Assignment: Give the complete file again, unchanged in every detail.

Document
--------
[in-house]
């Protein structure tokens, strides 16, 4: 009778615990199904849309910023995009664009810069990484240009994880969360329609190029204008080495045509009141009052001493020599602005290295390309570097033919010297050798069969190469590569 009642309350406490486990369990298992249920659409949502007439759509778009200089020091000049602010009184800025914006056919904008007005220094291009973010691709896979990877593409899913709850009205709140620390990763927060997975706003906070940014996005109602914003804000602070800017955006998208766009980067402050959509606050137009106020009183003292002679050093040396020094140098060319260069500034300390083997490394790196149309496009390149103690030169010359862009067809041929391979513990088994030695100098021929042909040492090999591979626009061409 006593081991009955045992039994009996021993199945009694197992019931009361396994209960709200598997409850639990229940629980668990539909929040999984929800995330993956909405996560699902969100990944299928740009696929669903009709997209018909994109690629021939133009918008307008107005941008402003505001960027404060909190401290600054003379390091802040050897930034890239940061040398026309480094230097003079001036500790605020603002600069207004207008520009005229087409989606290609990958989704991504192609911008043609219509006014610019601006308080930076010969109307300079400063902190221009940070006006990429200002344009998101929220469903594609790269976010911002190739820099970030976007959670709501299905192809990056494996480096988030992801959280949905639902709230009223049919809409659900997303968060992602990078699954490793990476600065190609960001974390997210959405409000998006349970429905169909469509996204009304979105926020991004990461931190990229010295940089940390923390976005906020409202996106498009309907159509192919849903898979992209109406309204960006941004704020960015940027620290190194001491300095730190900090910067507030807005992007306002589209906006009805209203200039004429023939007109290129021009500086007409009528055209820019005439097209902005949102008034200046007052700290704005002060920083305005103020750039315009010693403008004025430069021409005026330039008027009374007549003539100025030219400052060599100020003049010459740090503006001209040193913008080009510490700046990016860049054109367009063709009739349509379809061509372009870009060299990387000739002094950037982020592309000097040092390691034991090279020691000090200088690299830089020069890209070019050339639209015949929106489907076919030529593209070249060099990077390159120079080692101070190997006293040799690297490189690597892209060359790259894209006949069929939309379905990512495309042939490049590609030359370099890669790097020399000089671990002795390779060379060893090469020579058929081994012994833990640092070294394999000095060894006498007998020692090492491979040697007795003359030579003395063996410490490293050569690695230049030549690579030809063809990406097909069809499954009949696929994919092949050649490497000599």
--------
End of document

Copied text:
[in-house]
């Protein structure tokens, strides 16, 4: 009778615990199904849309910023995009664009810069990484240009994880969360329609190029204008080495045509009141009052001493020599602005290295390309570097033919010297050798069969190469590569 009642309350406490486990369990298992249920659409949502007439759509778009200089020091000049602010009184800025914006056919904008007005220094291009973010691709896979990877593409899913709850009205709140620390990763927060997975706003906070940014996005109602914003804000602070800017955006998208766009980067402050959509606050137009106020009183003292002679050093040396020094140098060319260069500034300390083997490394790196149309496009390149103690030169010359862009067809041929391979513990088994030695100098021929042909040492090999591979626009061409 006593081991009955045992039994009996021993199945009694197992019931009361396994209960709200598997409850639990229940629980668990539909929040999984929800995330993956909405996560699902969100990944299928740009696929669903009709997209018909994109690629021939133009918008307008107005941008402003505001960027404060909190401290600054003379390091802040050897930034890239940061040398026309480094230097003079001036500790605020603002600069207004207008520009005229087409989606290609990958989704991504192609911008043609219509006014610019601006308080930076010969109307300079400063902190221009940070006006990429200002344009998101929220469903594609790269976010911002190739820099970030976007959670709501299905192809990056494996480096988030992801959280949905639902709230009223049919809409659900997303968060992602990078699954490793990476600065190609960001974390997210959405409000998006349970429905169909469509996204009304979105926020991004990461931190990229010295940089940390923390976005906020409202996106498009309907159509192919849903898979992209109406309204960006941004704020960015940027620290190194001491300095730190900090910067507030807005992007306002589209906006009805209203200039004429023939007109290129021009500086007409009528055209820019005439097209902005949102008034200046007052700290704005002060920083305005103020750039315009010693403008004025430069021409005026330039008027009374007549003539100025030219400052060599100020003049010459740090503006001209040193913008080009510490700046990016860049054109367009063709009739349509379809061509372009870009060299990387000739002094950037982020592309000097040092390691034991090279020691000090200088690299830089020069890209070019050339639209015949929106489907076919030529593209070249060099990077390159120079080692101070190997006293040799690297490189690597892209060359790259894209006949069929939309379905990512495309042939490049590609030359370099890669790097020399000089671990002795390779060379060893090469020579058929081994012994833990640092070294394999000095060894006498007998020692090492491979040697007795003359030579003395063996410490490293050569690695230049030549690579030809063809990406097909069809499954009949696929994919092949050649490497000599």